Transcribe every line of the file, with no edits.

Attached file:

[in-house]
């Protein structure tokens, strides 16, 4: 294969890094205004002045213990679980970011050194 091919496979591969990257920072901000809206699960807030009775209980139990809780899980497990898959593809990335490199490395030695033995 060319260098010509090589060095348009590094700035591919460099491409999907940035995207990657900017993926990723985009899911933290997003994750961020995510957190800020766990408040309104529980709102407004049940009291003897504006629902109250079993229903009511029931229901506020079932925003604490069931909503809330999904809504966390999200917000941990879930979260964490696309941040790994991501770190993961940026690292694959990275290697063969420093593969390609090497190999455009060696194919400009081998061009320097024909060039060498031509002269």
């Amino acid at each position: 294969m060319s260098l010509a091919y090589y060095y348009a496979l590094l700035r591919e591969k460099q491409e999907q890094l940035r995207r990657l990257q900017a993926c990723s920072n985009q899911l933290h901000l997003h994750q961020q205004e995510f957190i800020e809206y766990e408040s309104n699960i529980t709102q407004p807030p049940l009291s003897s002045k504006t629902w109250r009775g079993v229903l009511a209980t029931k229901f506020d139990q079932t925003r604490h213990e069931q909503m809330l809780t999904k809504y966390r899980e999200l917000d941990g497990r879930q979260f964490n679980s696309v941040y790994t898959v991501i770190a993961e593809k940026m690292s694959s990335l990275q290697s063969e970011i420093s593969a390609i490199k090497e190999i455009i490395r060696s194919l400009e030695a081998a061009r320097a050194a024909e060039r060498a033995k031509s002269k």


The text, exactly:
[in-house]
């Protein structure tokens, strides 16, 4: 294969890094205004002045213990679980970011050194 091919496979591969990257920072901000809206699960807030009775209980139990809780899980497990898959593809990335490199490395030695033995 060319260098010509090589060095348009590094700035591919460099491409999907940035995207990657900017993926990723985009899911933290997003994750961020995510957190800020766990408040309104529980709102407004049940009291003897504006629902109250079993229903009511029931229901506020079932925003604490069931909503809330999904809504966390999200917000941990879930979260964490696309941040790994991501770190993961940026690292694959990275290697063969420093593969390609090497190999455009060696194919400009081998061009320097024909060039060498031509002269």
């Amino acid at each position: 294969m060319s260098l010509a091919y090589y060095y348009a496979l590094l700035r591919e591969k460099q491409e999907q890094l940035r995207r990657l990257q900017a993926c990723s920072n985009q899911l933290h901000l997003h994750q961020q205004e995510f957190i800020e809206y766990e408040s309104n699960i529980t709102q407004p807030p049940l009291s003897s002045k504006t629902w109250r009775g079993v229903l009511a209980t029931k229901f506020d139990q079932t925003r604490h213990e069931q909503m809330l809780t999904k809504y966390r899980e999200l917000d941990g497990r879930q979260f964490n679980s696309v941040y790994t898959v991501i770190a993961e593809k940026m690292s694959s990335l990275q290697s063969e970011i420093s593969a390609i490199k090497e190999i455009i490395r060696s194919l400009e030695a081998a061009r320097a050194a024909e060039r060498a033995k031509s002269k």